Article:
For quite a while now, if I wanted to generate a random number between two other numbers, I'd use the functions written in the `Math.random() MDN docs`

But I never really took the time to understand them. How do they work? I'll explain that, in this article.

#
1. `Math.random()`

, `Math.floor()`

, and `Math.ceil()`

`Math.random()`

is simple! It outputs a random decimal number between 0 to 1.

`Math.floor()`

and `ceil()`

are a little different - they always round down and up, respectively. For example:

```
var firstnum = 1.6
Math.floor(firstnum)
>>> 1
var secondnum = 1.2
Math.ceil(secondnum)
>>> 2
```

# 2. Random Decimals

If you try using `Math.random`

on sites like jsconsole, you'll see it always puts out decimals.

So if whatever you're doing is ok with decimals, you can use a function like this:

```
function getRandomArbitrary(min, max) {
return Math.random() * (max - min) + min;
}
```

How does it work?

Well first, we need the `return`

statement - otherwise the function doesn't do anything.

Next, you have `Math.random() * (max - min)`

. This multiplies the difference between your two numbers by the decimal less than 1 that `Math.random()`

produces. For example, if your range is 1 to 10, than the difference is nine - multiply this by a number less than 1, and it becomes less than nine.

To ensure that you don't get a number out of the range (say, 9 * 0.0007 [which would produce 0.0063 which is less than 1!]), it is then added to the minimum number (in this case, 1).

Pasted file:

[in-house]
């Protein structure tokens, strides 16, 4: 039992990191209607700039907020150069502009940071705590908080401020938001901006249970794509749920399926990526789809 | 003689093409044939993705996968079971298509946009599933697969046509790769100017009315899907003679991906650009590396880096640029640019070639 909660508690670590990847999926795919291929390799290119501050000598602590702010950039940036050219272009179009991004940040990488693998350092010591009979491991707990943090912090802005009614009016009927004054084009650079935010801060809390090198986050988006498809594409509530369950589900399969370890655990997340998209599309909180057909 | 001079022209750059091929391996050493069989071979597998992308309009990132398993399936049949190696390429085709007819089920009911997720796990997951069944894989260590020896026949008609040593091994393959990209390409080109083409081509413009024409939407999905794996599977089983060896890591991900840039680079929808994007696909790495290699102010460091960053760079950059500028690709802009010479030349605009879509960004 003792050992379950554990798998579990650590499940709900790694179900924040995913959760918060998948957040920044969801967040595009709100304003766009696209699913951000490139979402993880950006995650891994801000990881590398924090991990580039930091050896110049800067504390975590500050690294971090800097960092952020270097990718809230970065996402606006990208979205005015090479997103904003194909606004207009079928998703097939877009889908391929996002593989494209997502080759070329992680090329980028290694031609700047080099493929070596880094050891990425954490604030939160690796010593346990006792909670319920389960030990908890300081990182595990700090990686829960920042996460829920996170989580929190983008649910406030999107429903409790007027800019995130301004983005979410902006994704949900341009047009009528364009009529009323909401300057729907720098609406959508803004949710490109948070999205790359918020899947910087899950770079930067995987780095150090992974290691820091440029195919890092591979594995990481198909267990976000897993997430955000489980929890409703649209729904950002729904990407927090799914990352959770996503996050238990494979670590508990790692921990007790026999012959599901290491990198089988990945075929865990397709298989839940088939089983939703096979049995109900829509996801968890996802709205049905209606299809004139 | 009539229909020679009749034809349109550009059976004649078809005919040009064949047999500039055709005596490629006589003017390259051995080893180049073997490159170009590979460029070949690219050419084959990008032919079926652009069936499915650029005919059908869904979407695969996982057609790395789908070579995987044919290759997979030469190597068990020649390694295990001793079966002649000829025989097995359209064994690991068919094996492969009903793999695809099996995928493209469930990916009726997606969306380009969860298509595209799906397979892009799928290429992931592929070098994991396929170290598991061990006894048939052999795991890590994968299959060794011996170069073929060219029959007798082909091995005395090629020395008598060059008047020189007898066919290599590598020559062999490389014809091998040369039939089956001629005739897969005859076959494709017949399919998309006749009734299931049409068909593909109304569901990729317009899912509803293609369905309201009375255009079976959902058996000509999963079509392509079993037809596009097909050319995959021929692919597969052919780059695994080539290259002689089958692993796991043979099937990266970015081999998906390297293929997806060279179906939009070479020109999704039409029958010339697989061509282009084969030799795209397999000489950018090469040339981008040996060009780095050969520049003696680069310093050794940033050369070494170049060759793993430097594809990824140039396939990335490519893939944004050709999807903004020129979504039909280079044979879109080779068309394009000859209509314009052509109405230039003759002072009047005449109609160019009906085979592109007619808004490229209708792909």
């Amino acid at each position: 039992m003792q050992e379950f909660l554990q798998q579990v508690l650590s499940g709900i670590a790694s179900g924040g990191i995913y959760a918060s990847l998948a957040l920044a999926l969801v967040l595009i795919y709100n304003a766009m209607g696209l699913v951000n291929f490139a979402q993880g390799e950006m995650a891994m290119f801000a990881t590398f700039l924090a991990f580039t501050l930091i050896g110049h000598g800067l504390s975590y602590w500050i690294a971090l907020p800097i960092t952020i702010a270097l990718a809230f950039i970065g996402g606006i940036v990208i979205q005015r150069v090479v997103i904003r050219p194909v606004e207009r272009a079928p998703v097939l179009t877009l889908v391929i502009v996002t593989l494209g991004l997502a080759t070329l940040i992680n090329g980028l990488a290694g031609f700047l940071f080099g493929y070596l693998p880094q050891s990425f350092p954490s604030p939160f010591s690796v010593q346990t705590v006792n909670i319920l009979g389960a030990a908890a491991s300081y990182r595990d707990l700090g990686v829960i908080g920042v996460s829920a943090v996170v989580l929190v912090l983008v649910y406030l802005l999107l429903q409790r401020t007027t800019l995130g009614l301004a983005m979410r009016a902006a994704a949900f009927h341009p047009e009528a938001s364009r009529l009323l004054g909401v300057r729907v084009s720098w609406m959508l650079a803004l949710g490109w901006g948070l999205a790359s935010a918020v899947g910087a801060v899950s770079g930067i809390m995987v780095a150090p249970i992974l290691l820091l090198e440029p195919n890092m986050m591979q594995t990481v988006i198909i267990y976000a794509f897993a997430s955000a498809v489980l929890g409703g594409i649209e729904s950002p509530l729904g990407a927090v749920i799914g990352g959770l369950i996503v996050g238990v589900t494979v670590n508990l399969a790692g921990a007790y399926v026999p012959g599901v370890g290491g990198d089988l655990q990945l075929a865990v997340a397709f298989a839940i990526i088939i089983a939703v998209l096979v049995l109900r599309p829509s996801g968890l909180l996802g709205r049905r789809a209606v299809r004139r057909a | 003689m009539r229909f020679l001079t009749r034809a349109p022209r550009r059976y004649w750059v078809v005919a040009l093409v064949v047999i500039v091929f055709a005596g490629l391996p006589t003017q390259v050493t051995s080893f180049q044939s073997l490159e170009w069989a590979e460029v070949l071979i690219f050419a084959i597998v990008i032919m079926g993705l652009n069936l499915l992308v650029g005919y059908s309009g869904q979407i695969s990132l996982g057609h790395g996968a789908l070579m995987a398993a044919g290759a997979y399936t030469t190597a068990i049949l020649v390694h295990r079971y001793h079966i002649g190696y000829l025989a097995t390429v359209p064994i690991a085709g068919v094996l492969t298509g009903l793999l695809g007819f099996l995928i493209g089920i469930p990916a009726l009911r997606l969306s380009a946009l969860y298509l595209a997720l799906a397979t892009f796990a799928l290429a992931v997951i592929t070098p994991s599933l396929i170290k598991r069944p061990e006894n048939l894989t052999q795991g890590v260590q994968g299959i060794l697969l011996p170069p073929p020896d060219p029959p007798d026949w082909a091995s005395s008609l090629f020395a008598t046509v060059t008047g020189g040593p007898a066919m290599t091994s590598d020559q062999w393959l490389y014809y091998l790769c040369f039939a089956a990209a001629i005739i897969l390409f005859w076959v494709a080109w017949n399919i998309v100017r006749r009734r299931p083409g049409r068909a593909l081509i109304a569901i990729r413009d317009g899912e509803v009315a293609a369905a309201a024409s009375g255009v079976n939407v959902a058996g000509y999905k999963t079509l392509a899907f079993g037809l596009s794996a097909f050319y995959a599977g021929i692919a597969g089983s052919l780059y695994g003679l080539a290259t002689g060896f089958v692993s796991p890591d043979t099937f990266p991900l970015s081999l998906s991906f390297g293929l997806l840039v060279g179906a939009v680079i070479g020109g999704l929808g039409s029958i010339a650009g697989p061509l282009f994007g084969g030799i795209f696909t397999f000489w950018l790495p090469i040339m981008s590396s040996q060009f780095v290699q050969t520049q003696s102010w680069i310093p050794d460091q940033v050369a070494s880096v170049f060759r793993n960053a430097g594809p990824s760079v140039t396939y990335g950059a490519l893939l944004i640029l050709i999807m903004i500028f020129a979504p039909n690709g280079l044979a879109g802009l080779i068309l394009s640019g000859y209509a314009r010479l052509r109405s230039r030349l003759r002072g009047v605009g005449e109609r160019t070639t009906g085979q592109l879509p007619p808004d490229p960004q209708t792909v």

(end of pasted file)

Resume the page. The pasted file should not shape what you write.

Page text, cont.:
# 3. Random Integers

Ah, the function that I have copy and pasted the most.

```
function getRandomInt(min, max) {
min = Math.ceil(min);
max = Math.floor(max);
return Math.floor(Math.random() * (max - min) + min); //The maximum is exclusive and the minimum is inclusive
}
```

This one's a little more complicated - it returns random whole numbers, or integers. The helpful people at MDN have added a comment saying "The maximum is exclusive and the minimum is inclusive". How does this work? Why use Math.ceil and floor?

Imagine for a moment that you are using the function, and put in 1.2 as the minimum, and 10.6 for the maximum. What kind of numbers would you expect to come out of this function? Any number from 2 to 10. If you were to simply use `Math.round()`

on the minimum and maximum, your bounds would become 1 to 11 - which are too big!

Lastly, we again use `Math.floor`

instead of `Math.round`

or `ceil`

- now that the bounds are from 2 to 10, using Math.round or ceil could result in a 2 being unfairly excluded from the results, or the number 11 being returned.

Helpful? Interesting? Too simple? Well, it's for beginners 😉. Leave a comment!

## Discussion (0)